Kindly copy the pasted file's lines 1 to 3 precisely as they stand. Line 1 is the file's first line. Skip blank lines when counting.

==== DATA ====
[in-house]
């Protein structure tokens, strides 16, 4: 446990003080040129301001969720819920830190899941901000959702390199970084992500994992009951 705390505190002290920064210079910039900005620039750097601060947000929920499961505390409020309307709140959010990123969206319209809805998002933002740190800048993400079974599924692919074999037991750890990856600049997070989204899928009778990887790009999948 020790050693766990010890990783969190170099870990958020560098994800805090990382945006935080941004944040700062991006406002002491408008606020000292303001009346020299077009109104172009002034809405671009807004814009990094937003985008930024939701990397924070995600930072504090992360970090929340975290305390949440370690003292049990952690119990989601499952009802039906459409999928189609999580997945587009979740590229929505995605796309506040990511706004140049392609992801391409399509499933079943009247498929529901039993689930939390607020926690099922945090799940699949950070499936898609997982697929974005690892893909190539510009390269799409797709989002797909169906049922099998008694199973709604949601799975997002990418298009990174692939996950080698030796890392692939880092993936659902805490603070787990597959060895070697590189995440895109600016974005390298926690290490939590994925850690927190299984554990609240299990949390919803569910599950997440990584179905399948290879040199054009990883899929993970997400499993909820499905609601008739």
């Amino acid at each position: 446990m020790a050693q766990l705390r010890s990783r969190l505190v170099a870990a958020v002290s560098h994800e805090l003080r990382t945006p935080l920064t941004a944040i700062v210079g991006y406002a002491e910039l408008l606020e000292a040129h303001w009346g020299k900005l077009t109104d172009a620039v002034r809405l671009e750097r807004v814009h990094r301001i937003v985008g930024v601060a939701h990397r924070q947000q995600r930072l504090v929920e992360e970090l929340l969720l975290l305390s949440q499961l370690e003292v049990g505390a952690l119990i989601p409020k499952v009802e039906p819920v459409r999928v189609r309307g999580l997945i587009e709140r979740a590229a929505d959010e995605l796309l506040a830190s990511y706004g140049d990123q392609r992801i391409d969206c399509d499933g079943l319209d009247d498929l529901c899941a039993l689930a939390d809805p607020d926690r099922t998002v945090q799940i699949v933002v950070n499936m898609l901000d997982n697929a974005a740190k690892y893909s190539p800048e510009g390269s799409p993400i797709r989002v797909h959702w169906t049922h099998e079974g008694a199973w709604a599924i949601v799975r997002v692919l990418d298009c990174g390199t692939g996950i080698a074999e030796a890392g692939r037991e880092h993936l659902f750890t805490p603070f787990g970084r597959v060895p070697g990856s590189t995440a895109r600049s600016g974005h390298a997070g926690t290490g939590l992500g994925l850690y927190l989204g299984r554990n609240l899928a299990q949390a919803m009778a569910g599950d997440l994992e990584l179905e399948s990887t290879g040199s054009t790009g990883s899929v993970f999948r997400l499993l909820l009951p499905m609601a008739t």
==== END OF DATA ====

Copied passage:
[in-house]
């Protein structure tokens, strides 16, 4: 446990003080040129301001969720819920830190899941901000959702390199970084992500994992009951 705390505190002290920064210079910039900005620039750097601060947000929920499961505390409020309307709140959010990123969206319209809805998002933002740190800048993400079974599924692919074999037991750890990856600049997070989204899928009778990887790009999948 020790050693766990010890990783969190170099870990958020560098994800805090990382945006935080941004944040700062991006406002002491408008606020000292303001009346020299077009109104172009002034809405671009807004814009990094937003985008930024939701990397924070995600930072504090992360970090929340975290305390949440370690003292049990952690119990989601499952009802039906459409999928189609999580997945587009979740590229929505995605796309506040990511706004140049392609992801391409399509499933079943009247498929529901039993689930939390607020926690099922945090799940699949950070499936898609997982697929974005690892893909190539510009390269799409797709989002797909169906049922099998008694199973709604949601799975997002990418298009990174692939996950080698030796890392692939880092993936659902805490603070787990597959060895070697590189995440895109600016974005390298926690290490939590994925850690927190299984554990609240299990949390919803569910599950997440990584179905399948290879040199054009990883899929993970997400499993909820499905609601008739």
């Amino acid at each position: 446990m020790a050693q766990l705390r010890s990783r969190l505190v170099a870990a958020v002290s560098h994800e805090l003080r990382t945006p935080l920064t941004a944040i700062v210079g991006y406002a002491e910039l408008l606020e000292a040129h303001w009346g020299k900005l077009t109104d172009a620039v002034r809405l671009e750097r807004v814009h990094r301001i937003v985008g930024v601060a939701h990397r924070q947000q995600r930072l504090v929920e992360e970090l929340l969720l975290l305390s949440q499961l370690e003292v049990g505390a952690l119990i989601p409020k499952v009802e039906p819920v459409r999928v189609r309307g999580l997945i587009e709140r979740a590229a929505d959010e995605l796309l506040a830190s990511y706004g140049d990123q392609r992801i391409d969206c399509d499933g079943l319209d009247d498929l529901c899941a039993l689930a939390d809805p607020d926690r099922t998002v945090q799940i699949v933002v950070n499936m898609l901000d997982n697929a974005a740190k690892y893909s190539p800048e510009g390269s799409p993400i797709r989002v797909h959702w169906t049922h099998e079974g008694a199973w709604a599924i949601v799975r997002v692919l990418d298009c990174g390199t692939g996950i080698a074999e030796a890392g692939r037991e880092h993936l659902f750890t805490p603070f787990g970084r597959v060895p070697g990856s590189t995440a895109r600049s600016g974005h390298a997070g926690t290490g939590l992500g994925l850690y927190l989204g299984r554990n609240l899928a299990q949390a919803m009778a569910g599950d997440l994992e990584l179905e399948s990887t290879g040199s054009t790009g990883s899929v993970f999948r997400l499993l909820l009951p499905m609601a008739t």